Despicable Me 3
Jack Bottomley, Media Correspondent
Sequels are a hard trick to master, the cinematic spectrum is filled with sequels that fail to excite, enthral and grip like the successful first film. However, things get even more dicey once a series expands further into franchise territory with a third movie.
Sometimes, you get a third film that hits every note and remains a perfect or incredibly ambitious cap to the ongoing story, see The Dark Knight Rises and Toy Story 3 as recent examples.
Other times you get a flat on its backside disappointment that brings down the momentum of a beloved narrative, see Shrek The Third and Hangover Part III.
And other times you get real polarisers that endure a legacy forevermore as marmite instalments (Spider-Man 3, Iron Man 3, Back To The Future Part III).
So, after two films and a spin-off for the series' now culturally iconic Minions, we have Illumination Entertainment's foundation franchise returning, as Despicable Me 3 hits cinemas.
So, is it cooler than a freeze ray, or a bigger stinker than the fart gun?
Gru (Steve Carell) and Lucy (Kristen Wiig), now agents for the AVL (Anti-Villain League), lose their jobs after being foiled by '80s child star turned dastardly retro baddie Balthazar Bratt (Trey Parker).
Down on their luck, Gru, Lucy and their three girls get some unexpected news when Gru hears he has a long lost twin brother Dru (Carell also), who lives a very high life as a pig farming magnate but has secret aspirations of his own that may take Gru back to his former despicable ways.
First things first, this third film is undoubtedly affected by many recurring issues of sequel syndrome (i.e. potentially waining interest in certain recurrent gags), none more so than a plot that feels unshakeably familiar.
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True it may not be wholly original but the film has lots going on for its plethora of characters and is a fun and most welcome adventure for the entire family.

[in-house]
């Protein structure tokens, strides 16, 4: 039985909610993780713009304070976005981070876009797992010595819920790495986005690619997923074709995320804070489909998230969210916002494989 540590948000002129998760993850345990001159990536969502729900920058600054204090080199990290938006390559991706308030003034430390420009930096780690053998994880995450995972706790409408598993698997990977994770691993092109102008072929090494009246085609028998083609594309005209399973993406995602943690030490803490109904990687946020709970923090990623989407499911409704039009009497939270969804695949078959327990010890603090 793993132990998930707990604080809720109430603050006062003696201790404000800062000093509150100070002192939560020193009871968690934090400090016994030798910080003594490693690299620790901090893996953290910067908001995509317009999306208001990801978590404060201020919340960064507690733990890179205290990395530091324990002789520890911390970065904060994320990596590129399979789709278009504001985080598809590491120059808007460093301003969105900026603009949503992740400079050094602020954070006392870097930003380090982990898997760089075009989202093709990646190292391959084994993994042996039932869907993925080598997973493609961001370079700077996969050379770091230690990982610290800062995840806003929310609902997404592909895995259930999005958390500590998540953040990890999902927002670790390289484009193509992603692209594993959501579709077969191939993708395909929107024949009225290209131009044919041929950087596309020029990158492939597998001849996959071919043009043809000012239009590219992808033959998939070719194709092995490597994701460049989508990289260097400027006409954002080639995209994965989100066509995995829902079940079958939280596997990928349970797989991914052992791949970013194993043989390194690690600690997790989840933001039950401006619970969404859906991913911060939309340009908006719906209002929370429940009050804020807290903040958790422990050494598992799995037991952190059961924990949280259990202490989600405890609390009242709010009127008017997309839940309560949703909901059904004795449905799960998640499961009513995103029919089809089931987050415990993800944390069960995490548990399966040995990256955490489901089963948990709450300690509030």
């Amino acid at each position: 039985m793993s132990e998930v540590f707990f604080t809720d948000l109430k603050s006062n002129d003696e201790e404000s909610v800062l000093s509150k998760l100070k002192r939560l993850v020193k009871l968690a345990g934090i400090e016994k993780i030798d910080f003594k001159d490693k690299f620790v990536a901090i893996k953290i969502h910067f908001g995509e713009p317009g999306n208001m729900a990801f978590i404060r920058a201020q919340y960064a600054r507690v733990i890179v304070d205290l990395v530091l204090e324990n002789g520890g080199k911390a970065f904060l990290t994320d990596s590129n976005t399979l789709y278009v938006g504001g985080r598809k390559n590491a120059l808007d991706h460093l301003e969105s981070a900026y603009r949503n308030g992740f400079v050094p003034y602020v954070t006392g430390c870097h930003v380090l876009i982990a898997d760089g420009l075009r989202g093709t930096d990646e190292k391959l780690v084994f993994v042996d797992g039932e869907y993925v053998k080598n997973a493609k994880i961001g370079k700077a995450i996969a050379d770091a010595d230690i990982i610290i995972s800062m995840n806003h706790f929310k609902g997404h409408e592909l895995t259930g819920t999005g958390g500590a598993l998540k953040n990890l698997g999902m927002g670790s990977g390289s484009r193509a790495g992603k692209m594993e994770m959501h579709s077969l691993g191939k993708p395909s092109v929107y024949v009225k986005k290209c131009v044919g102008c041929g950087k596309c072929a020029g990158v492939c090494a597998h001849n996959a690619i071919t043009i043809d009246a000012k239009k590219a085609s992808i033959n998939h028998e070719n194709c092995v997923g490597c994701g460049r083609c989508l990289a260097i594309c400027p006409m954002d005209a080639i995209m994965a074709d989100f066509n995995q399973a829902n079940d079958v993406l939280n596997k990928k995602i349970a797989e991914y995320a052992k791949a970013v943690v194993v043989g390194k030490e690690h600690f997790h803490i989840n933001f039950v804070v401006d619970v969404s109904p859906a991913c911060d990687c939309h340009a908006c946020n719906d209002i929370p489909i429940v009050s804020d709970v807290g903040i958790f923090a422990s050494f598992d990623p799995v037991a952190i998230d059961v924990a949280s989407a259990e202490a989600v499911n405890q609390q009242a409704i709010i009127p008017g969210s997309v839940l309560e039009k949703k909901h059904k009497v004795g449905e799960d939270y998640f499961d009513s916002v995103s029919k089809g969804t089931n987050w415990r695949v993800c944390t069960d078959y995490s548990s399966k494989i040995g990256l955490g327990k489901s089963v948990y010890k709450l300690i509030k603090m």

The secretive sibling story is given spark thanks to the duel voice work of Steve Carell, who excels as both siblings and stops the overly excitable Dru from being annoying by allowing Gru to be his more moody counter-balance and Carell is clearly in his element.
Meanwhile Lucy gets her own arc as a mother trying to connect with the girls and it feels refreshing to see maternal worries brought into focus in a mainstream crowd overly populated by daddy issue narratives.
However the film flies thanks to some brilliant slapstick from the ever mischievous Minions (a mid-film cover of Gilbert & Sullivan's "Modern Major General" is worth the ticket price alone!) and in the brilliant villainous creation of Balthazar Bratt.
Voiced by South Park's Trey Parker, Bratt is the film's scene stealer, a fallen kids star turned '80s mad megalomaniacal moustachoid master super villain, Bratt recalls the Babydoll character from the episode "Baby-Doll" from Batman: The Animated Series (with less 'punch to the gut' shattering poignancy mind) and is a more developed, exciting, madcap bad guy than many in many major superhero films.
Parker nails the vocal duties and Bratt's insanely cool throwback weapons and gadgets are as fun as his scenes of flamboyant scheming.
Despicable Me 3 may lack emotional complexity, sophistication and bear similar mechanics to other animated sequels but it shows that a familiar set up can still excite if the script never loses its grip of giddy goodness...oh, and having Minion musical numbers and a shoulder pad wearing embittered adult prima donna villain helps no end too!
Director: Pierre Coffin, Kyle Balda
Starring: Steve Carell, Kristen Wiig, Trey Parker, Pierre Coffin, Steve Coogan, Julie Andrews
Release Date: Out Now
Despicable Me 3, 11th July 2017, 21:46 PM